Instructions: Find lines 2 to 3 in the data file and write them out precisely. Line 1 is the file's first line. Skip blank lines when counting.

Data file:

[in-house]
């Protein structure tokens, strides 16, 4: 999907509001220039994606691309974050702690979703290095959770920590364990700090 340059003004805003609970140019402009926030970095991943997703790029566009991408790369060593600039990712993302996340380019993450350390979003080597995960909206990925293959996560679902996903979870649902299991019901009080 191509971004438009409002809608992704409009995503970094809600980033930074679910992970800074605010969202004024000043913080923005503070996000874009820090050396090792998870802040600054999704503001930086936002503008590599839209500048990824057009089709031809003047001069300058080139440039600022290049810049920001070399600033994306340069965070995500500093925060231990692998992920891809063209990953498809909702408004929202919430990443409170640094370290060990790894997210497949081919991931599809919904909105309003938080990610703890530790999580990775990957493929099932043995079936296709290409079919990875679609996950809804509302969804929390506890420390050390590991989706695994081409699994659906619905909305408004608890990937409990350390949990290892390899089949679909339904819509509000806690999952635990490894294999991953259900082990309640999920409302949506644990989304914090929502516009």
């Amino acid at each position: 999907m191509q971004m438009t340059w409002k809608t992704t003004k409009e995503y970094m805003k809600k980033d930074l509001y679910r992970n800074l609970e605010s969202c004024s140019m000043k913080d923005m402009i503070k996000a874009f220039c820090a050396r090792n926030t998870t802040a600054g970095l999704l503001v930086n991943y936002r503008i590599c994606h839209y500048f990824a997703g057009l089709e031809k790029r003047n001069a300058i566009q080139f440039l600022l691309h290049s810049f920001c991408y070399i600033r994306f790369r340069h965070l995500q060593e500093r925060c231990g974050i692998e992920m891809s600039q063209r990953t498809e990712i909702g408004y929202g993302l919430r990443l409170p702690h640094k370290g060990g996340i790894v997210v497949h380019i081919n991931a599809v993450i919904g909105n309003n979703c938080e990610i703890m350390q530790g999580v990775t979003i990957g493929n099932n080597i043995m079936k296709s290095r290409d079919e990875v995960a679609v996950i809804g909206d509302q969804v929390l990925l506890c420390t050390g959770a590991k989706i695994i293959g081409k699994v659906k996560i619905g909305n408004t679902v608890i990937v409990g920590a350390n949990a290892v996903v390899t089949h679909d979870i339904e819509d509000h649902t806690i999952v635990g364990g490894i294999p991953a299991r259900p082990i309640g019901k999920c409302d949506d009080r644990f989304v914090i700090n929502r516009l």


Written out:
């Protein structure tokens, strides 16, 4: 999907509001220039994606691309974050702690979703290095959770920590364990700090 340059003004805003609970140019402009926030970095991943997703790029566009991408790369060593600039990712993302996340380019993450350390979003080597995960909206990925293959996560679902996903979870649902299991019901009080 191509971004438009409002809608992704409009995503970094809600980033930074679910992970800074605010969202004024000043913080923005503070996000874009820090050396090792998870802040600054999704503001930086936002503008590599839209500048990824057009089709031809003047001069300058080139440039600022290049810049920001070399600033994306340069965070995500500093925060231990692998992920891809063209990953498809909702408004929202919430990443409170640094370290060990790894997210497949081919991931599809919904909105309003938080990610703890530790999580990775990957493929099932043995079936296709290409079919990875679609996950809804509302969804929390506890420390050390590991989706695994081409699994659906619905909305408004608890990937409990350390949990290892390899089949679909339904819509509000806690999952635990490894294999991953259900082990309640999920409302949506644990989304914090929502516009």
């Amino acid at each position: 999907m191509q971004m438009t340059w409002k809608t992704t003004k409009e995503y970094m805003k809600k980033d930074l509001y679910r992970n800074l609970e605010s969202c004024s140019m000043k913080d923005m402009i503070k996000a874009f220039c820090a050396r090792n926030t998870t802040a600054g970095l999704l503001v930086n991943y936002r503008i590599c994606h839209y500048f990824a997703g057009l089709e031809k790029r003047n001069a300058i566009q080139f440039l600022l691309h290049s810049f920001c991408y070399i600033r994306f790369r340069h965070l995500q060593e500093r925060c231990g974050i692998e992920m891809s600039q063209r990953t498809e990712i909702g408004y929202g993302l919430r990443l409170p702690h640094k370290g060990g996340i790894v997210v497949h380019i081919n991931a599809v993450i919904g909105n309003n979703c938080e990610i703890m350390q530790g999580v990775t979003i990957g493929n099932n080597i043995m079936k296709s290095r290409d079919e990875v995960a679609v996950i809804g909206d509302q969804v929390l990925l506890c420390t050390g959770a590991k989706i695994i293959g081409k699994v659906k996560i619905g909305n408004t679902v608890i990937v409990g920590a350390n949990a290892v996903v390899t089949h679909d979870i339904e819509d509000h649902t806690i999952v635990g364990g490894i294999p991953a299991r259900p082990i309640g019901k999920c409302d949506d009080r644990f989304v914090i700090n929502r516009l």